More Litigation Regarding Claims Covered

Chris Lemens pointed out to me this item on Lexology. (Free registration required, I think.) It’s by Michael S. Melbinger of Winston & Strawn, and it describes a recent decision by the Eleventh Circuit Court of Appeals regarding a forum-selection provision in an employment agreement.

Here’s the forum-selection provision:

The parties agree that all claims or causes of action relating to or arising from this Agreement shall be brought in a court in the City of Richmond, Virginia.

Here’s how Michael describes the dispute:

The former employee/plaintiff claimed that the company could not enforce the forum selection clause in her employment agreement because the clause:

  • was not mandatory by its terms,
  • did not apply to her claims, since they were statutory-based, and not based on the employment agreement, and/or
  • should not be enforced for public policy reasons.

The Court of Appeals held that the “shall” in the forum-selection provision made it mandatory; that “all claims or causes of action relating to or arising from this Agreement” was broad enough to encompass a statutory claim; and that there was no reason to hold the provision invalid on public-policy grounds.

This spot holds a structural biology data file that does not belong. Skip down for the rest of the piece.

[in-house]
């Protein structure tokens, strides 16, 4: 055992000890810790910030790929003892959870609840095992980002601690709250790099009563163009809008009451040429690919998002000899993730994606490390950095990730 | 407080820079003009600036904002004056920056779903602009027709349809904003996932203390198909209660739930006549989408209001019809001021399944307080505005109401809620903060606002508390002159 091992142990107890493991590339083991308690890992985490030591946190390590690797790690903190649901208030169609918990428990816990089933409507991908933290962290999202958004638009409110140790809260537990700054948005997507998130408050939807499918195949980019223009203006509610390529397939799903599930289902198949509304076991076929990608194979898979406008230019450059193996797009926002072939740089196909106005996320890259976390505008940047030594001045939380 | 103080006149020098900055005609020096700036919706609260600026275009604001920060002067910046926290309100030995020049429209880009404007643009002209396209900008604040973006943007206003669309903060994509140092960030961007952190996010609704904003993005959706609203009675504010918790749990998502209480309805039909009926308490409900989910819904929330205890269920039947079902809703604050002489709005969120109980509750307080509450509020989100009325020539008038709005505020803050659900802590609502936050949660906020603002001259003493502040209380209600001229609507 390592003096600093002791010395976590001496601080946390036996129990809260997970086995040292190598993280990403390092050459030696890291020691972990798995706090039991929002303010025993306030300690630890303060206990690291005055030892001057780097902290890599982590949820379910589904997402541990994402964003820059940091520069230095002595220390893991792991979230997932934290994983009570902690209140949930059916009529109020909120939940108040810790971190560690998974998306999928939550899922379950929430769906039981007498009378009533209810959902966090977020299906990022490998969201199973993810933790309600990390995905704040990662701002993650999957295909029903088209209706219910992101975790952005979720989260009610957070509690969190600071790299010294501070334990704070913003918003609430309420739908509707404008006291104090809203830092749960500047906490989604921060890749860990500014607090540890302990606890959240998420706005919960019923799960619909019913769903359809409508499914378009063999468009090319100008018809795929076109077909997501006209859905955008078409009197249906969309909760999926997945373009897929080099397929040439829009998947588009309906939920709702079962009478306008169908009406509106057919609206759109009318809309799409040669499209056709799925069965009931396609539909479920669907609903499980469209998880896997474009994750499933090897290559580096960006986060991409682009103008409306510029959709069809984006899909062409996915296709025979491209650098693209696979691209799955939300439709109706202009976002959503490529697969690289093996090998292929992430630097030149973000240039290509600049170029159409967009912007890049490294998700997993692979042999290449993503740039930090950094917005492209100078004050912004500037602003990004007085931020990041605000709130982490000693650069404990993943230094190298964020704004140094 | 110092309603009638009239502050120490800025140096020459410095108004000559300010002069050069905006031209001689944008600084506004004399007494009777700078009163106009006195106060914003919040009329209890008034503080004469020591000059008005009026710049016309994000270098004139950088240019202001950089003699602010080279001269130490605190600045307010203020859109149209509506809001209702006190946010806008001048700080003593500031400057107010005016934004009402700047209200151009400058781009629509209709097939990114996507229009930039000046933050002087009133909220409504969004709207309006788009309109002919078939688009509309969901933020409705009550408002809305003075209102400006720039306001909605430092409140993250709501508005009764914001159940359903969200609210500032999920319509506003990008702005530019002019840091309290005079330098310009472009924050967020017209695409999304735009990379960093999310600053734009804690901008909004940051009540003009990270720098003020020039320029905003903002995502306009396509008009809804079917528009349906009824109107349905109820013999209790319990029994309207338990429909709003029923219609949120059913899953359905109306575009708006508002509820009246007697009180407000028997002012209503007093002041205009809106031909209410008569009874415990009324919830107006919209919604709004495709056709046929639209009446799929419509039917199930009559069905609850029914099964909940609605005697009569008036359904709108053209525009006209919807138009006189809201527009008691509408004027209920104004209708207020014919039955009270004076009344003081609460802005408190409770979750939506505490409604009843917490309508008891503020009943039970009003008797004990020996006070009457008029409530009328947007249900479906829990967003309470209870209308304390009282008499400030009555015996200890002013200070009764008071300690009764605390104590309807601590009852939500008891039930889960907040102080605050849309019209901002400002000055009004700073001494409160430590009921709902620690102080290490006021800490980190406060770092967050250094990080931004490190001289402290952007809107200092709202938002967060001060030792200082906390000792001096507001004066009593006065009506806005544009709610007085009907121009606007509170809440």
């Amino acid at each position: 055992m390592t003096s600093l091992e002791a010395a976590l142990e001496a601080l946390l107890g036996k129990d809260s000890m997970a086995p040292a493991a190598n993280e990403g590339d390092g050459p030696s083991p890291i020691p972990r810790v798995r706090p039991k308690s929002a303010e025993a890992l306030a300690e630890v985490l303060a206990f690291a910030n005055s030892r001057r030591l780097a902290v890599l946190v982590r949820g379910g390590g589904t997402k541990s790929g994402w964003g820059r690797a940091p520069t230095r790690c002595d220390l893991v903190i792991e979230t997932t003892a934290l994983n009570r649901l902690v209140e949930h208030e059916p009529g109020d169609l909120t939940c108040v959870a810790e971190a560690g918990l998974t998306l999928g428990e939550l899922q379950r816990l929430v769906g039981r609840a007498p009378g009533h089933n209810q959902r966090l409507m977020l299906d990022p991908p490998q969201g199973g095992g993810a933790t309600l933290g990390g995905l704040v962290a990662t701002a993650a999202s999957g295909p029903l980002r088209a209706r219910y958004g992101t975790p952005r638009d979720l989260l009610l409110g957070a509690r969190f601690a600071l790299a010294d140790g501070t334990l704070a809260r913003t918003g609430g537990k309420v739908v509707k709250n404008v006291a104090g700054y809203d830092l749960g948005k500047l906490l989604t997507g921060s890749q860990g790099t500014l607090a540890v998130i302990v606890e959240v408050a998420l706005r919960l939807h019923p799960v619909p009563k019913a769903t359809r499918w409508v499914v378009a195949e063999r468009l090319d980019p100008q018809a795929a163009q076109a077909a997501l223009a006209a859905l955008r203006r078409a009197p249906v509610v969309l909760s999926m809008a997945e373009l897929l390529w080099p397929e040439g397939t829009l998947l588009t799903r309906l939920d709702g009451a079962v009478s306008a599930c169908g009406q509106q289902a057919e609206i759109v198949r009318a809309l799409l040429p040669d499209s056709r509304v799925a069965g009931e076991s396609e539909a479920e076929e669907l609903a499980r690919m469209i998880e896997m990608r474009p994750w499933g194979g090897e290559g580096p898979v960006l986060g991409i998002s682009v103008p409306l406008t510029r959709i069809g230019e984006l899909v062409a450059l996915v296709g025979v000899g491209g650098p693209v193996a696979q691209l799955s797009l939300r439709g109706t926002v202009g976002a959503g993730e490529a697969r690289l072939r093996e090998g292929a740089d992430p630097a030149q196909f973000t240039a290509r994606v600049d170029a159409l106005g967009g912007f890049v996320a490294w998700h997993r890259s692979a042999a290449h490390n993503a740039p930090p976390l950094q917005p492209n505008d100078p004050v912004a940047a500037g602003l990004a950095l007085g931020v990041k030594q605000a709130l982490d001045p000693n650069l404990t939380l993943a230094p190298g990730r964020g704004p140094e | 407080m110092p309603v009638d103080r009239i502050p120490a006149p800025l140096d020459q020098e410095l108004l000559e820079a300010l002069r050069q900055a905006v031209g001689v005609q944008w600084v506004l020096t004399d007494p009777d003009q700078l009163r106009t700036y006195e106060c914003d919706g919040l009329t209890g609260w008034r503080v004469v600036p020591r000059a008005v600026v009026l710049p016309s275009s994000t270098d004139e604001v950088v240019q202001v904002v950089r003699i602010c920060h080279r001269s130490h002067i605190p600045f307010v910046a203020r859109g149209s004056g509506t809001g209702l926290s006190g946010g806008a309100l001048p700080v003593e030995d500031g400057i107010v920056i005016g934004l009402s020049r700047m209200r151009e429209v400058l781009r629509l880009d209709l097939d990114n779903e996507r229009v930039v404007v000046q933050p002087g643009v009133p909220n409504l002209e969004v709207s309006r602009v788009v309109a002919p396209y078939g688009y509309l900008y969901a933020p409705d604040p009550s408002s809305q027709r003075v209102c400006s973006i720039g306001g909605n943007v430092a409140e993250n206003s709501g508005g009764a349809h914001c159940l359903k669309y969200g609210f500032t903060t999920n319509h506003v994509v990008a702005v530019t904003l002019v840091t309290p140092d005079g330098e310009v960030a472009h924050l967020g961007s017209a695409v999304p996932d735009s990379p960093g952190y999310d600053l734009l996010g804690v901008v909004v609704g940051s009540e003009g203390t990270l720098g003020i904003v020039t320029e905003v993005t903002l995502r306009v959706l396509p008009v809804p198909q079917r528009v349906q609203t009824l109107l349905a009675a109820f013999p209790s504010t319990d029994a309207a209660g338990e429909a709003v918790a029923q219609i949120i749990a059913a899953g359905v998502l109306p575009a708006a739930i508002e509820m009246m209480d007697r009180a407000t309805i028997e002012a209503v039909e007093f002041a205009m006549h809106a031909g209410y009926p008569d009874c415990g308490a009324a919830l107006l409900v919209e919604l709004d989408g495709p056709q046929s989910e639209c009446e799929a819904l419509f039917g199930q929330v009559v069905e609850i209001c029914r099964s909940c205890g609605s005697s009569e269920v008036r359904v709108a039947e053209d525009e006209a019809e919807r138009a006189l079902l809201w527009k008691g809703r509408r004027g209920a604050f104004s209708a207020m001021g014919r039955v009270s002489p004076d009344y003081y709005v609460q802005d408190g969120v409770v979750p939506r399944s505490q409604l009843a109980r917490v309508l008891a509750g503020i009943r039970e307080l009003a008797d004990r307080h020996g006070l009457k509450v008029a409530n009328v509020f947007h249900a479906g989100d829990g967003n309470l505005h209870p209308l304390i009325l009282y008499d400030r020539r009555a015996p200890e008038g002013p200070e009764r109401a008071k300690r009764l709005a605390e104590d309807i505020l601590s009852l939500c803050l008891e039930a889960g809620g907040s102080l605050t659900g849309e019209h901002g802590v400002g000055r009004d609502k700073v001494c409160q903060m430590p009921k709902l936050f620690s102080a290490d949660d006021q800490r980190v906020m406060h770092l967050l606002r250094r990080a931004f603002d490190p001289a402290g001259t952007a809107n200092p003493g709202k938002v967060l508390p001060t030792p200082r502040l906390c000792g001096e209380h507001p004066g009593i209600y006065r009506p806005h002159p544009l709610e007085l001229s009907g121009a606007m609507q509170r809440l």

I think the Court of Appeals got it right, but let’s look at this from the perspective of the drafter. In introducing his analysis, Michael says, “a significant federal court case vindicates our practice.” But any vindication that comes after appellate litigation is to some extent Pyrrhic.

So to make it a bit clearer that jurisdiction was mandatory, I would have used “may only” rather than “shall”—it’s language of limited discretion, not language of obligation. And to make it a bit clearer that the provision covers statutory claims, I would have said “arising out of this agreement or the Employee’s employment by the Company.”

Regarding the latter point, I know I’m repeating myself, as I made basically the same point in this recent post.  But I think it bears repeating.

About the author

Ken Adams is the leading authority on how to say clearly whatever you want to say in a contract. He’s author of A Manual of Style for Contract Drafting, and he offers online and in-person training around the world. He’s also chief content officer of LegalSifter, Inc., a company that combines artificial intelligence and expertise to assist with review of contracts.

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